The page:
I really struggled to get through this one.
Although I’ll admit that science-fiction is not my favorite genre, I do enjoy some books in this category from time to time. I think one thing that makes it easier to comprehend sci-fi as I read is that the story stays simple, with vocabulary that is easy to grasp and a minimal number of characters that are easy to follow. In fact, those are essential ingredients to any good story, whether it is sci-fi or any other genre.
This is a collection of short stories… I think. At least it started off that way. Yet even the first story confused me. It starts off with “3.” as if we’re starting the story in Chapter 3. I thought maybe something was wrong with my digital copy of the book, but then a few pages later, I saw “2.”, so I guessed that we were reading the story in reverse? I’m not really sure.
I think my favorite story in the collection was the second one, “Maxwell’s Demon,” as it portrays historical fiction, and the protagonist is a female Japanese-American interred in a camp in the Western United States during World War II. She is given the ultimatum to go to Japan as a spy for the Americans, even though she has never been to Japan. She was born in Seattle. She knows very little of the language and culture, having learned second-hand from her parents and grandparents. As a result, she is ultimately unable to convince her superior officer in Japan that she is loyal to the Empire. The story is moving and believable. If there had been more stories like this in the collection, I would have given a much higher rating to this book.
I also really enjoyed “Byzantine Empathy,” a story about using Virtual Reality to allow people to “travel” to war zones and better understand what refugees experience. I could see this as a very effective way to significantly increase support for those who are suffering through such devastation. This was a very emotionally-charged tale, and this collection could have used more of those creative, original stories.
From there, I got lost as a reader trying to determine whether this is a book of short stories, which are usually either independent of each other or carry a common theme, or whether this was an ongoing story with the same characters and just different chapters. In this collection, it was difficult to decide the author’s intent.
For example, another one of the early stories is a science-fiction / dystopian tale of a society in which most of the inhabitants choose to undergo a medical procedure described as scanning. This is a process in which a person allows a machine to lethally scan their brain, converting the human into an electronic presence in a computer that will presumably be immortal. The first such story was an okay read, taken as a separate story among a collection of various short stories. But the unusual thing was that after reading some other subsequent stories that stood alone, there was later a return to the same dystopian story, with the same characters. After again finishing this story, the next “chapter” was a completely different story again. This seemed to happen again a couple more times. I’m not sure, because I lost interest and the stories were harder to follow. I’ve never seen that much back and forth between connected and disconnected stories before in a book of short stories. I think this would have been better as 2 separate books: one for the individual, disconnected stories, and one for the humans-undergo-brain-scanning-to-become-immortal-beings-in-a-computer story. Both would receive higher ratings from me if separated. Instead, I gave this 2 stars out of 5.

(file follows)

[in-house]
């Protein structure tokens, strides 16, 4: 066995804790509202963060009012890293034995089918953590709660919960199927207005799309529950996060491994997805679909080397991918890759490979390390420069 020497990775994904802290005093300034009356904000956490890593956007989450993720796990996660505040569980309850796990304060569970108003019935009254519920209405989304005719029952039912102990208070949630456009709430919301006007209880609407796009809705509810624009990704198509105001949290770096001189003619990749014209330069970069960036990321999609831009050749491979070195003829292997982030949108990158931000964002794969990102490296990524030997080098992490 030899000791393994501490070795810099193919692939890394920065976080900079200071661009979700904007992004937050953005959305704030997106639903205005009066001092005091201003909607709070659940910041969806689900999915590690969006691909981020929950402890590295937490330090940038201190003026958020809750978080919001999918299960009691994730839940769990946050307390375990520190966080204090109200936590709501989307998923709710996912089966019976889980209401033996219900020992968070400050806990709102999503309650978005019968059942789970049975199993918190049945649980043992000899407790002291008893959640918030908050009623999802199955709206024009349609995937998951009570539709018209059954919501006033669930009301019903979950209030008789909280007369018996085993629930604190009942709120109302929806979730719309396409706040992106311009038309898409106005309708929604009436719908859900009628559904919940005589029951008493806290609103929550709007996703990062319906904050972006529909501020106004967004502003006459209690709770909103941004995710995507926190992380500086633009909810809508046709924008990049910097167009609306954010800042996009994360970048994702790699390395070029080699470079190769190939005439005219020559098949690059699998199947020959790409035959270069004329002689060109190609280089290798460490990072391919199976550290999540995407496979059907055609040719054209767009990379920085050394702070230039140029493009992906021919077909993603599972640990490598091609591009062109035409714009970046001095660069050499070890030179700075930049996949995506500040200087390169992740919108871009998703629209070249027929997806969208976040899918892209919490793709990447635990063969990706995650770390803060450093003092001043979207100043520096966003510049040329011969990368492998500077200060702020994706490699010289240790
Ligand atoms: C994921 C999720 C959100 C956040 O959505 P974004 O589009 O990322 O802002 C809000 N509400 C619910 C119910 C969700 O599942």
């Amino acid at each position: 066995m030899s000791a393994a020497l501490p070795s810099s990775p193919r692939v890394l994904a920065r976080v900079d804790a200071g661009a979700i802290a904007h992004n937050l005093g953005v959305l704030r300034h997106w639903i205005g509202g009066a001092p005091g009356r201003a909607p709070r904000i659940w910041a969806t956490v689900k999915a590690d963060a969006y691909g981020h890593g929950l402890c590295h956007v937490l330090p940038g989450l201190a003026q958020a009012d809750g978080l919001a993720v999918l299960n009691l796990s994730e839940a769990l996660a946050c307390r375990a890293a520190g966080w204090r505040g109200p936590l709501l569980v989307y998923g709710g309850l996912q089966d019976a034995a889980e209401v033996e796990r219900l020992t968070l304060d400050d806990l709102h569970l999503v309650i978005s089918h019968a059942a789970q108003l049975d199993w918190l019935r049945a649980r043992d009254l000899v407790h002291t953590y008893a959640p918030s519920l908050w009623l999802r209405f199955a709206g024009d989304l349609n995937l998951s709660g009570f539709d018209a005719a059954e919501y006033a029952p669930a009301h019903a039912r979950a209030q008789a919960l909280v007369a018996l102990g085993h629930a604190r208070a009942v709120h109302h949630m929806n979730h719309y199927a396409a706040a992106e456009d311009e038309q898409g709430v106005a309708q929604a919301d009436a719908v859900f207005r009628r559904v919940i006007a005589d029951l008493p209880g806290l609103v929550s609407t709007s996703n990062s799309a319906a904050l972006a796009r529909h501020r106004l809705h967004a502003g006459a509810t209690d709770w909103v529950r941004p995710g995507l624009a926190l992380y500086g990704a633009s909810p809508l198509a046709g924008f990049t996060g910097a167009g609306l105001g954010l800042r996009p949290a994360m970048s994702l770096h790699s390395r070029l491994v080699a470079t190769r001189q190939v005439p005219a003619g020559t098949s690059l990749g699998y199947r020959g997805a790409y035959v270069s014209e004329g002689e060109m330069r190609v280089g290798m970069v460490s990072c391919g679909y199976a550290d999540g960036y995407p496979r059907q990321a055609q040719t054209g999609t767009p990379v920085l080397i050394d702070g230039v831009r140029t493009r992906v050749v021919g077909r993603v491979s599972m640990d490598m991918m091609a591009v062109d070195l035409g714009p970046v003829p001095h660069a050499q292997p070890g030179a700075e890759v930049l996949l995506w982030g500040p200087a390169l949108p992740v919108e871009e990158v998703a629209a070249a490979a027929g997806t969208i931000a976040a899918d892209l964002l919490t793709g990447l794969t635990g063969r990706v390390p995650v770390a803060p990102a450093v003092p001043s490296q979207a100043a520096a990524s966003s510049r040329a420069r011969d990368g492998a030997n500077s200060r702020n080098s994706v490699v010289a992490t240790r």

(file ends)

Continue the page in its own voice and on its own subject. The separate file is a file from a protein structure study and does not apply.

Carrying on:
In one of the latter stories, the language was very confusing. I had trouble concentrating and deciphering the meaning of words like Takval Aragoz, pekyu, jiri, Una, Fluxists, Zomi Kidosu, Lyucu, garinafin, empyrean, Ren, Dara-Agon, Garinafin-Thane Petan Tava, Mapidere, Gonde, Pekyu Tenryo, Pekyu-taasa Cudyu, Toof, Tana, tolyusa-fueled, Voki, and so many more. I needed a translator. I got frustrated trying to read through those repeated meaningless words, and I had no interest in what was happening.
I will say that I believe this author is very gifted in imagination, and if you are an avid reader of science-fiction, I believe you will give this a higher rating than I did and you will likely enjoy it. The content is just not for me. The author also does a great job in the method used to begin each story. It was fun to try to figure out what was happening when the story first came together (given those stories that had simpler language and a minimum number of characters).
This ARC was provided by the publisher via NetGalley in exchange for an honest review.